Are Economizers for Process Chillers Getting Missed By the Engineering Community? Just Maybe?

Guilty As Charged

Yes, I am obviously an advocate for proper application of economizers for smaller (1-20) ton process chillers. I have a lot of friends within the mechanical engineering community that just about all say, “Wow, that’s a great idea!” (as in, you go Martin!)… Yet, when it comes to specifying an economizer for a smaller process chiller, they gloss over the subject. Every once an a while I get the, “Well, the end user does not understand what an economizer is, so they will not pay for it.” Good grief I say!

For those of you who do not know me, I have been tinkering with application of economizers on smaller mission critical chillers since the early 2000’s. As I experimented with the concept, it just seemed smarter to reject process heat to the outdoor air, or a water source in the case of a water-cooled chiller, rather than running traditional mechanical refrigeration at a much higher cost and net environmental impact. As my design evolved into a potentially viable market opportunity, I applied for and was granted a broad scope US Patent for process chiller economizers in 2007. Yay for me, you say? Frankly, I would probably not do it again, and that’s another story 🙂
Getting To the Point

With my appreciation for brevity, and to prevent the aforementioned gloss over, I will pick one of my favorite real world applications as the focal point of this post.

For some time now, medical imaging and treatment systems, such as MRI, CT, PET and LINAC, have been in our sights. Namely their 24/7 operation, high readability requirements and relatively high chilled fluid set-points (that range from 55-65F) make these systems a particularly good fit for our economizer technology. With some good old fashion cold weather, generally an abundant commodity throughout the northern USA and Canada, the math points to some some attractive ROI’s even the most conservative bean counters have a hard time passing up.

Before we jump into the math, let me share a very basic sniff test that could stop economizer consideration cold: To be financially viable, the operating environment must provide at least a ten degree (F) difference between the economizer cooling medium (generally this is outdoor air in the case of an air-cooled condenser chiller or a water in the case of a water-cooled condenser chiller) and the process fluid servicing the load. For example, if your site is located in Phoenix and your process requires 45F, application of an economizer just does not pencil out.
Lets Crunch Some Numbers, Shall We?

In this example, we will use Legacy’s economizer audit tool, available for download from our KB, to analyze ROI and see if the additional investment in economizer technology pencils out.
Some Data Points For Our Analysis

Our customer is looking to replace an existing process chiller for a GE Signa 3.0T MR750 MRI. Legacy’s OEM solution for this MRI is a PZAT18D (15 ton) process chiller. Our target site is located in the greater Chicago area, and the MRI site prep documentation calls for a process approach temperature ranging from 55-65F. For the purpose of this review, we will pick a process approach temp of 60F. Considering the old chiller is located outdoors, the customer plans to run 40% glycol concentration to prevent freezing.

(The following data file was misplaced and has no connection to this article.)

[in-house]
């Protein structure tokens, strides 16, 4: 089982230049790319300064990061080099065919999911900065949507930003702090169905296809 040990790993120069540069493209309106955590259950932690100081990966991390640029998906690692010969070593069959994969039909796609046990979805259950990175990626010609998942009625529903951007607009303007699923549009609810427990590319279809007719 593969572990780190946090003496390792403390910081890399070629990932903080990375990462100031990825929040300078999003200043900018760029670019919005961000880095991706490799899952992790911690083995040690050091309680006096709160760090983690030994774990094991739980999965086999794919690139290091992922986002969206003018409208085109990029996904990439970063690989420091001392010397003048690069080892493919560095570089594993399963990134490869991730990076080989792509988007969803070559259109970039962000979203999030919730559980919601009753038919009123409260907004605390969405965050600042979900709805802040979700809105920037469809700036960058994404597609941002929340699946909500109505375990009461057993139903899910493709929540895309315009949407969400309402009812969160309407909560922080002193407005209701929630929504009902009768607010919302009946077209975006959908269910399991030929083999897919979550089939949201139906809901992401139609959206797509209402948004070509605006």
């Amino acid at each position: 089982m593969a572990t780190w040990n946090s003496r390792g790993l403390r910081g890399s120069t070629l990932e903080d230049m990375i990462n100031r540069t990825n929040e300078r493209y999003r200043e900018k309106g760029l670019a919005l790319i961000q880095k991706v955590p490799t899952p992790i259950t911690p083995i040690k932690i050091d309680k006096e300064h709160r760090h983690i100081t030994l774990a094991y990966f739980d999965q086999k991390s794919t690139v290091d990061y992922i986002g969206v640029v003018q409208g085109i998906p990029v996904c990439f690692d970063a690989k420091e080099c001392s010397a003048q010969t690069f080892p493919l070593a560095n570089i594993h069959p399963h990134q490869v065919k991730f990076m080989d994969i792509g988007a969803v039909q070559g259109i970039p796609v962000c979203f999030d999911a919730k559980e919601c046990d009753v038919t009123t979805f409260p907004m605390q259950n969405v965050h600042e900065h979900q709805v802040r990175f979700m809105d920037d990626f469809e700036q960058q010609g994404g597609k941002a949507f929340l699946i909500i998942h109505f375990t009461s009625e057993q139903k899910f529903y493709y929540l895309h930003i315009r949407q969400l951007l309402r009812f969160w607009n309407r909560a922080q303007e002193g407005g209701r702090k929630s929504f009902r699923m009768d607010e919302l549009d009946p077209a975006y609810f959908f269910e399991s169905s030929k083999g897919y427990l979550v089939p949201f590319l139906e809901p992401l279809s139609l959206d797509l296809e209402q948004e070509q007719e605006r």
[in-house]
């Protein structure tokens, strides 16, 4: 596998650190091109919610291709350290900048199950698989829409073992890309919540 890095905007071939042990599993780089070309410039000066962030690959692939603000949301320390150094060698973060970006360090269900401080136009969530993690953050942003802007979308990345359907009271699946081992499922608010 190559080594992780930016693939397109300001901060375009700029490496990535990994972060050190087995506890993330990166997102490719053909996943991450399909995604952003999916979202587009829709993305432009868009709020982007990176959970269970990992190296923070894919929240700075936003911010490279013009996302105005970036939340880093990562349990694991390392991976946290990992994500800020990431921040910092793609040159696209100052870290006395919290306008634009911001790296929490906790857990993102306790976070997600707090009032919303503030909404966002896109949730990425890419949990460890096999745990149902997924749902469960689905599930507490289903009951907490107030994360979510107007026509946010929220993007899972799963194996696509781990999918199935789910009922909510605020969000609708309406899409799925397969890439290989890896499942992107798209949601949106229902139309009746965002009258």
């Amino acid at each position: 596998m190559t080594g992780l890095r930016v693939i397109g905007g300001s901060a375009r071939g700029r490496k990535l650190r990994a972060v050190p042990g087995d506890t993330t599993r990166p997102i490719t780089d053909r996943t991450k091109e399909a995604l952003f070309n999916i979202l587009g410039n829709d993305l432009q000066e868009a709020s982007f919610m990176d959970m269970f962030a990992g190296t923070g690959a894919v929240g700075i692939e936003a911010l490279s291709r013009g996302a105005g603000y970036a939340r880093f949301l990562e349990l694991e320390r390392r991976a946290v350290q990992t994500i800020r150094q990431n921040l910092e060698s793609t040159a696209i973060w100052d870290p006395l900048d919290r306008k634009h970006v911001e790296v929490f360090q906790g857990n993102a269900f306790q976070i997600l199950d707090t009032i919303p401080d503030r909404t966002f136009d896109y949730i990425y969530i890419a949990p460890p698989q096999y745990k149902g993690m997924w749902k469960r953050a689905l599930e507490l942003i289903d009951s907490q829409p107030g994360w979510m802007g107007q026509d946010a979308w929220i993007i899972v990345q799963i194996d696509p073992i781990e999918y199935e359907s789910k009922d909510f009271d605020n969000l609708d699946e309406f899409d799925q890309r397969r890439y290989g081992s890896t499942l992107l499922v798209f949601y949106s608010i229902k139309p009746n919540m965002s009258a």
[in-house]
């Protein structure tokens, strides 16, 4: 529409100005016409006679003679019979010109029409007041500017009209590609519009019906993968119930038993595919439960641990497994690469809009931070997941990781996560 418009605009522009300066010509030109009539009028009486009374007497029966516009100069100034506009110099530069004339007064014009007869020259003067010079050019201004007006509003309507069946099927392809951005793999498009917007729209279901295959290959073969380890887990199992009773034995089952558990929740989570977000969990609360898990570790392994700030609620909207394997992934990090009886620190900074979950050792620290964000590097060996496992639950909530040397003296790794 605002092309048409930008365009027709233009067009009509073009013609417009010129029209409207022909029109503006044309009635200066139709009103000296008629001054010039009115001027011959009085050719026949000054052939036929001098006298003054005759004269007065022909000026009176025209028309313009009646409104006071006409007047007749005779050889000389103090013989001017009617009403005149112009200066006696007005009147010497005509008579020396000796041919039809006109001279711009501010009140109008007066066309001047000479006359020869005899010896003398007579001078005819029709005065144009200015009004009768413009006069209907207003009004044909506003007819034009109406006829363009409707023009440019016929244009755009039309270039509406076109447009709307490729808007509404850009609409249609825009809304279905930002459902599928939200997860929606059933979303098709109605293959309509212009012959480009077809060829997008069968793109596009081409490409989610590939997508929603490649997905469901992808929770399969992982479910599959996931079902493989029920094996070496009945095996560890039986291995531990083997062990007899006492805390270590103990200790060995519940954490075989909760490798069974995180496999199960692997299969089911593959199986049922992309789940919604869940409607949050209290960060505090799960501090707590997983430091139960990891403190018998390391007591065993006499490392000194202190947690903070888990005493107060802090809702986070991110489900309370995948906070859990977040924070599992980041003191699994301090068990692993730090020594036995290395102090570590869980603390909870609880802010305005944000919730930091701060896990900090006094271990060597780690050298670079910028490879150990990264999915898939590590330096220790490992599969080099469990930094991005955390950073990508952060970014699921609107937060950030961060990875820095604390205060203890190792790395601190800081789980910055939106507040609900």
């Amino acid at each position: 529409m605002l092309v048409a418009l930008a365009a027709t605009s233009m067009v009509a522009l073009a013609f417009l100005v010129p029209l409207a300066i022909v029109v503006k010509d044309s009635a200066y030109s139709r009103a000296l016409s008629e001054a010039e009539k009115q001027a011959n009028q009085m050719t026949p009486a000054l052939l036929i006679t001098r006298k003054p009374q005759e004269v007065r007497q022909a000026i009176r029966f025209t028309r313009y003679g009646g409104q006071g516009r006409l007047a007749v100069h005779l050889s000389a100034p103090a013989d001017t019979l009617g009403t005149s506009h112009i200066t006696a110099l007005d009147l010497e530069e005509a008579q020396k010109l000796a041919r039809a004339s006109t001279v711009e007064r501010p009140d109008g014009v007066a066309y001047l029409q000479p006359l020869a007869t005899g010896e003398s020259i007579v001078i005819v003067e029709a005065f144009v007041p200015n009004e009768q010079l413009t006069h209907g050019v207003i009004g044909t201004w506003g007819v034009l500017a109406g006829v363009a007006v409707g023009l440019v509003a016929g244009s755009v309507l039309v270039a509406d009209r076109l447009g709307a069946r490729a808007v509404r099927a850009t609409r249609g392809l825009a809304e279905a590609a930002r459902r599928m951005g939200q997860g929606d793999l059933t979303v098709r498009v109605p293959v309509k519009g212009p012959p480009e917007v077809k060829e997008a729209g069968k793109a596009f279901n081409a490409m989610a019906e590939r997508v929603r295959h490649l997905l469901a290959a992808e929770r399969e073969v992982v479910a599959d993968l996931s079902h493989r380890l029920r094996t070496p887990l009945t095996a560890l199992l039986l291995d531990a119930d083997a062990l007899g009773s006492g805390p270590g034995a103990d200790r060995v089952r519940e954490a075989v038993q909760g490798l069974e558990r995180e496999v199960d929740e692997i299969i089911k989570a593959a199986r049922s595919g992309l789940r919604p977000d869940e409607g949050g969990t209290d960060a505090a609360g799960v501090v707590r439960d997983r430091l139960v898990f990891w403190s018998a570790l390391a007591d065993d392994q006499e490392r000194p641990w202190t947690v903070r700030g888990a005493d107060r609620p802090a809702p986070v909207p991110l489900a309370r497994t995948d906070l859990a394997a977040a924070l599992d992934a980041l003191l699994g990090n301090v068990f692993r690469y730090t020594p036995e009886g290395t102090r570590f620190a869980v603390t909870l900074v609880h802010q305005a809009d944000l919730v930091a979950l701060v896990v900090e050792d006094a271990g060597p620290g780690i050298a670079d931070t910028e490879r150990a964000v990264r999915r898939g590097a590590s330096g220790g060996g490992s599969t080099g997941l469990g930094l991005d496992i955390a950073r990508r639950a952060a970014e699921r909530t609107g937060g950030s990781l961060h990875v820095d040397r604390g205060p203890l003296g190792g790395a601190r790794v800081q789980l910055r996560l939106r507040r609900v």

After talking with the hospital administrator, we have learned that their power rate averages .10 per kilo watt/hour and we also have taken the time to research the breakdown of how the hospitals utility company generates their power. This is generally represented as a mix of nuclear, hydro-electric, and fossils fuels.
Lets Do the Numbers

First, we need to input the site data. Below is a screen shot of the data we collected from our target zip code for the city of Chicago.

Next, we will input the proposed equipment data. This data was taken from the Legacy submittal on the PZAT18D model chiller available for download on the our site.

Next, lets have a look at the potential economizer savings. This screen indicates a potential annual “Operating Cost Reduction of $5,350”, with an equivalent annual CO reduction of 3,331 LBS.

Lastly, we will have a look at the all mighty Return On Investment (ROI). This screen indicates a potential ROI of .84 months. Important note, the “Nexus upgrade costs” indicates the added end user NET cost to add Nexus Technology to a standard process chiller.

In addition to the potential energy savings and related CO reductions, an economizer (via Legacy’s Nexus Technology) also reduces wear on a chillers mechanical refrigeration system. This reduced wear has the potential to reduce service and maintenance costs over time.

For more information on process chiller economizers, Nexus Technology, or to get a copy of Legacy’s energy audit tool used to perform the above calculations, contact Legacy Chillers @ 877-988-5464 x 101.

Lastly, on Tue, Apr 12, 2016 9:00 AM – 9:45 AM PST, Legacy Chiller Systems is hosting a webinar titled “Nexus Process Chiller Technology – Introduction” – Click here to sign up today

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